Plaintiffs allege that Defendant fails to process eligibility renewals consistent with the ex parte process mandated by federal law. Id. ¶¶ 32, 51. Specifically, federal law requires States to make the eligibility redeterminations without requiring information from the beneficiary, if able to do so based on reliable information already available to the States. Id. ¶ 32. If a State must obtain additional information, it must use a pre-populated form which seeks only the missing information. Id. The purpose of the ex parte process is to reduce errors that occur at recertification and lessen the burden on beneficiaries to submit duplicative or unchanging information. Id.

         Arizona Administrative Code § R9-22-306(c) is Arizona's method of implementing the ex parte process. Id. ¶ 46. This rule is not as comprehensive as the federal regulation. Id. Additionally, Defendant's policy manual, which instructs workers how to process renewals, does not implement the ex parte process. Id. ¶¶ 47-48. The manual lists information that does not need to be obtained for benefit renewal determinations. Id. ¶ 48. Immigrant alien numbers, which are similar to social security numbers, are not included on this list. Id. Plaintiffs allege on information and belief that Defendant's employees improperly request alien numbers at each recertification, which can lead to errors in the renewal decision. Id.

         The manual lists “non-citizen status” as not needing to be verified at renewal unless there has been a change in immigration status. Id. ¶ 49. Plaintiffs allege on information and belief that Defendant's employees routinely ask about immigration status at each recertification although such information is readily available in each beneficiary's case file. Id. This too can lead to errors in the renewal decision. Id.

         Plaintiffs also allege deficiencies in the notices Defendant sends to those who are transferred from full-scope benefits to emergency-only benefits. Id. ¶ 52. Federal law requires the notices to contain a statement of what action is being taken, “a clear statement of the specific reasons” for the action, the specific regulations or the change in law that requires the action, and an explanation of the hearing process for appeals. Id. ¶¶ 33-37 (citing 42 C.F.R. § 431.210).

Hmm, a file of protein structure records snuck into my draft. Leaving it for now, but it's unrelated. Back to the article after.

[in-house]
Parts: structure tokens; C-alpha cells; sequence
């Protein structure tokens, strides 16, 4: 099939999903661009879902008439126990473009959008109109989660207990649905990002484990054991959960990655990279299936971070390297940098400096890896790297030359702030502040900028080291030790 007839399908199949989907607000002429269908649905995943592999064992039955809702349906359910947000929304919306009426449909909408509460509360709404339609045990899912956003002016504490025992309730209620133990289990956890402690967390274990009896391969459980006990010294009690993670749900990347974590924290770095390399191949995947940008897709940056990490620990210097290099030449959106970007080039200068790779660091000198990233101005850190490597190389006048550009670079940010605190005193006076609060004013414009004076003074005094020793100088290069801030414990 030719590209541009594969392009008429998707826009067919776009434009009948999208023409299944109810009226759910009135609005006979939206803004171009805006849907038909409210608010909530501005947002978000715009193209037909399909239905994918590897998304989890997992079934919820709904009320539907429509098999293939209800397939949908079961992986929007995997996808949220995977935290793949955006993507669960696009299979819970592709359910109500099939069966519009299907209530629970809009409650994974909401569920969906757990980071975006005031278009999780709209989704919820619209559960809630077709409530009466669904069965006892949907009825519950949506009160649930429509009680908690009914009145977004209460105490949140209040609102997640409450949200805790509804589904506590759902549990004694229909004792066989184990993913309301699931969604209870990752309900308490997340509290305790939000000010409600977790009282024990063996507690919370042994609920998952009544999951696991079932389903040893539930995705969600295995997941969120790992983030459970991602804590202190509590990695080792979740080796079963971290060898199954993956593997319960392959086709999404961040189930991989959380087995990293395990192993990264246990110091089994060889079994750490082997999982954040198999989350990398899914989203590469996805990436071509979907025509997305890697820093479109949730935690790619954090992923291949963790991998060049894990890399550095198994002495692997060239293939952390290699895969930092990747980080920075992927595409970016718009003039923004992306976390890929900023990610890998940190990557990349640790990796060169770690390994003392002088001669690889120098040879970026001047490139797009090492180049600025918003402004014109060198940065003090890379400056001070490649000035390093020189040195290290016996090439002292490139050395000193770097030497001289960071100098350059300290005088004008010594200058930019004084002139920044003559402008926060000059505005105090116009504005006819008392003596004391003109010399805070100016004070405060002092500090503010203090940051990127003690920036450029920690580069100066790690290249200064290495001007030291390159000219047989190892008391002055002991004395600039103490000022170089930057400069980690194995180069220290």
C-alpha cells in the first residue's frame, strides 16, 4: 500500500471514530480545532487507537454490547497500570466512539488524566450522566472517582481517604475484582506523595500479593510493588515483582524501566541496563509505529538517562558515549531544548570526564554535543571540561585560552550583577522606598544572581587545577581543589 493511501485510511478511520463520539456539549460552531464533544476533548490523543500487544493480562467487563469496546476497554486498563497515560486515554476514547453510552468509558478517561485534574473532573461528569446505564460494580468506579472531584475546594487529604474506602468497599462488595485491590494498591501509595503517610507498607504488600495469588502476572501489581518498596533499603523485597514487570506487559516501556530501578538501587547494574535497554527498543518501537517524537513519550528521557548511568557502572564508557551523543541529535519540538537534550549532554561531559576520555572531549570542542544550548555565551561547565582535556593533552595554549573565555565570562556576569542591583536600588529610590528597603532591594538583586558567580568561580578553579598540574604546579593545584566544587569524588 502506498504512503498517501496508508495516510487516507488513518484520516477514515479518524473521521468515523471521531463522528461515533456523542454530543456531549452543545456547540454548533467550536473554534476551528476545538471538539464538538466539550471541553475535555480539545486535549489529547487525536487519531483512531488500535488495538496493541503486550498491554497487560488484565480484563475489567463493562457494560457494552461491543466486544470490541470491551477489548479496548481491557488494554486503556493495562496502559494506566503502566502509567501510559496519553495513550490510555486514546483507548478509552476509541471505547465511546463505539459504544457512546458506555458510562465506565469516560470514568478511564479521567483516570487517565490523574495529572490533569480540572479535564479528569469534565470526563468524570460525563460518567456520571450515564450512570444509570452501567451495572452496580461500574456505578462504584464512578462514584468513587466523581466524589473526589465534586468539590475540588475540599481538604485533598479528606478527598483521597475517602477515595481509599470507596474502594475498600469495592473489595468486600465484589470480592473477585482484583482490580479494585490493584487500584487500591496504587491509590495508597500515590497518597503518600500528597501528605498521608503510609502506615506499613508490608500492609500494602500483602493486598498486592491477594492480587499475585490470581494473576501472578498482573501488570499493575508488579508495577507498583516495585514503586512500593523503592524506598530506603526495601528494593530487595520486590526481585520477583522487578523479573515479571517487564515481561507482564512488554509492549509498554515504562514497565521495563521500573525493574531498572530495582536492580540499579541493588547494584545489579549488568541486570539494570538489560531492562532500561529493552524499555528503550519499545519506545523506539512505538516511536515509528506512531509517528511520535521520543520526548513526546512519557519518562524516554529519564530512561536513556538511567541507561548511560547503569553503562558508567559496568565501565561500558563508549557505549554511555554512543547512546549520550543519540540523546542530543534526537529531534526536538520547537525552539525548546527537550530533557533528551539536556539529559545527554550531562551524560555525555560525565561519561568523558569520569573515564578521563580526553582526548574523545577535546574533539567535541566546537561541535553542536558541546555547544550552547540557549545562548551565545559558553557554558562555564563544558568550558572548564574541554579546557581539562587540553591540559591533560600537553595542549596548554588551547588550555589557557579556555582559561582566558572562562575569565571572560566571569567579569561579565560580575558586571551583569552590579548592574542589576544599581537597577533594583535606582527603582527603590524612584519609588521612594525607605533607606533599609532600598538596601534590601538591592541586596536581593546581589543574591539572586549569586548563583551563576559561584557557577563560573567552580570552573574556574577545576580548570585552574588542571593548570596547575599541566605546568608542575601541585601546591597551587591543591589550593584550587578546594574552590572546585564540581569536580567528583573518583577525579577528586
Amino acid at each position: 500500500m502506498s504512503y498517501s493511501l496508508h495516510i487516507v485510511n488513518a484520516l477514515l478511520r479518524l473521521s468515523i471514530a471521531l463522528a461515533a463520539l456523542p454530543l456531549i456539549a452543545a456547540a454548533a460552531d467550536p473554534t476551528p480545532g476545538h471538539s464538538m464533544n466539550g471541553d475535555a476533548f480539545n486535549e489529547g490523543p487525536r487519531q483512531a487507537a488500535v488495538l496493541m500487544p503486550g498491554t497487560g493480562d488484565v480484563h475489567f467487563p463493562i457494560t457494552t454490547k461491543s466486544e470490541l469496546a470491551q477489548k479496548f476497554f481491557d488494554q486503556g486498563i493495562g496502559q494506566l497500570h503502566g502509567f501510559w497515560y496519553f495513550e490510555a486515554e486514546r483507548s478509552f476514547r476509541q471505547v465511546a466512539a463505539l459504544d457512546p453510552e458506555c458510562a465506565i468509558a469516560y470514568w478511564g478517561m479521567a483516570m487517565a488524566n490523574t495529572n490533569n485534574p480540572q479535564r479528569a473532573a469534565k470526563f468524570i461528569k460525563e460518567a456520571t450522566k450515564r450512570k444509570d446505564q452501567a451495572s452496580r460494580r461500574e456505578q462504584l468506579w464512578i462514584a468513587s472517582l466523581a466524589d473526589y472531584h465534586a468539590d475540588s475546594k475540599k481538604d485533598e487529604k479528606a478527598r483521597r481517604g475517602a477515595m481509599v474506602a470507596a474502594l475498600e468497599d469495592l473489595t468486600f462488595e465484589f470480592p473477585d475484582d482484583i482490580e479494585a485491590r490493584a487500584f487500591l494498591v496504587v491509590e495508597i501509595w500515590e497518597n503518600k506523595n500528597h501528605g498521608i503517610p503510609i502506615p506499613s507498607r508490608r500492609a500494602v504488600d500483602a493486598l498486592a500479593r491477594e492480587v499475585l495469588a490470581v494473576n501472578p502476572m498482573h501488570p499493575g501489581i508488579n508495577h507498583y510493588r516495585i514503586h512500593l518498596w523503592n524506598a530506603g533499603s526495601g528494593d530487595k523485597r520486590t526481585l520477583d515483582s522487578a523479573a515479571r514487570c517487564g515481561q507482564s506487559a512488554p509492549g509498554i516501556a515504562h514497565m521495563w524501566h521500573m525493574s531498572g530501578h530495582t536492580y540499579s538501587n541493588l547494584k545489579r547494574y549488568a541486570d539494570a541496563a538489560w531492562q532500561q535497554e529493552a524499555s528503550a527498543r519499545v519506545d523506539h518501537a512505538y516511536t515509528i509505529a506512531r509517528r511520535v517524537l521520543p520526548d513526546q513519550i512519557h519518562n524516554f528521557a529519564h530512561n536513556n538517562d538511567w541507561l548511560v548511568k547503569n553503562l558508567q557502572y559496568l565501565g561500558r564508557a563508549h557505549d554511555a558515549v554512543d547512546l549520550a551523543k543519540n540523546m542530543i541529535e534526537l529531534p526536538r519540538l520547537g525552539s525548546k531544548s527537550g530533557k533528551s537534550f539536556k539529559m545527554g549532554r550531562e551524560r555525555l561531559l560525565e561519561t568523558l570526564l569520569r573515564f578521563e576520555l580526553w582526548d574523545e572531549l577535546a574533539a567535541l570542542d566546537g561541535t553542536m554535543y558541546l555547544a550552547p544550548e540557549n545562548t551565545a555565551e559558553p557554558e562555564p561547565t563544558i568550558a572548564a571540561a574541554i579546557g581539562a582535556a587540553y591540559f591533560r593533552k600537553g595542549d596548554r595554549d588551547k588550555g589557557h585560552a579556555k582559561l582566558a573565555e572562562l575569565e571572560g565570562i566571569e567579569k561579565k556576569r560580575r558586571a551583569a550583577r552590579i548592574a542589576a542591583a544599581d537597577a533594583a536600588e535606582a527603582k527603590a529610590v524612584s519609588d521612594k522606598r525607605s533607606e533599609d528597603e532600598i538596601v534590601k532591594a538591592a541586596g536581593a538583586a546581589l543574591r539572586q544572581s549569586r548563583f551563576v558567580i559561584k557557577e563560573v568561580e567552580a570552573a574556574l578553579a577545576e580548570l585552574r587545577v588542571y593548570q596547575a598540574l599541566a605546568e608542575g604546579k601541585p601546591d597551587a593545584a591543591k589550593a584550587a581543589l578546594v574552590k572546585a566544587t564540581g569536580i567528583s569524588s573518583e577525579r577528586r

According to Plaintiffs, the notices state that the beneficiary's “Medical Assistance Changed, ” the beneficiary's “full medical services” will “stop, ” and “Federal Emergency Services” will “start.” Id. ¶ 53. The reason for this action is “your immigration status does not let you get full medical services.” Id. The notices do not explain the difference between emergency and full-scope benefits or provide a meaningful explanation for the change in eligibility. Id. Recipients of the notice would not be able to tell whether Defendant made a mistake. Id. Additionally, the notices contain legal citations without explanation; they incorrectly inform the recipient that they can review portions of their case file; and information about “Options to Continue Benefits” is confusing. Id. ¶ 55.

         3. Plaintiff Aita Darjee

         Plaintiff Aita Darjee (“Darjee”) is a refugee from Nepal who lives in Tucson, Arizona. Id. ¶ 8. Prior to 2016, Darjee, her husband, and her minor child all received full-scope benefits without interruption. Id. Plaintiffs allege that the Darjees' full-scope benefits have been improperly reduced to emergency-only benefits twice since 2015. Id. ¶¶ 58-59. Defendant restored the benefits after the first error, and restoration of her benefits from the second error is “imminent if not complete.” Id.

         Darjee suffers from a cold approximately 4-5 times per month, and she goes to the doctor when her symptoms “get bad” so that she can be put on a machine that makes her feel better. Id. ¶ 64. She also suffers from a gastric problem for which she takes medication. Id. ¶ 65. Darjee's husband suffers from diabetes, high blood pressure, high cholesterol, and asthma, and he takes several medications to treat these conditions. Id. ¶ 60. Darjee's son must see a doctor before he starts school, and he also has an allergy for which a doctor prescribed a lotion. Id. ¶ 66.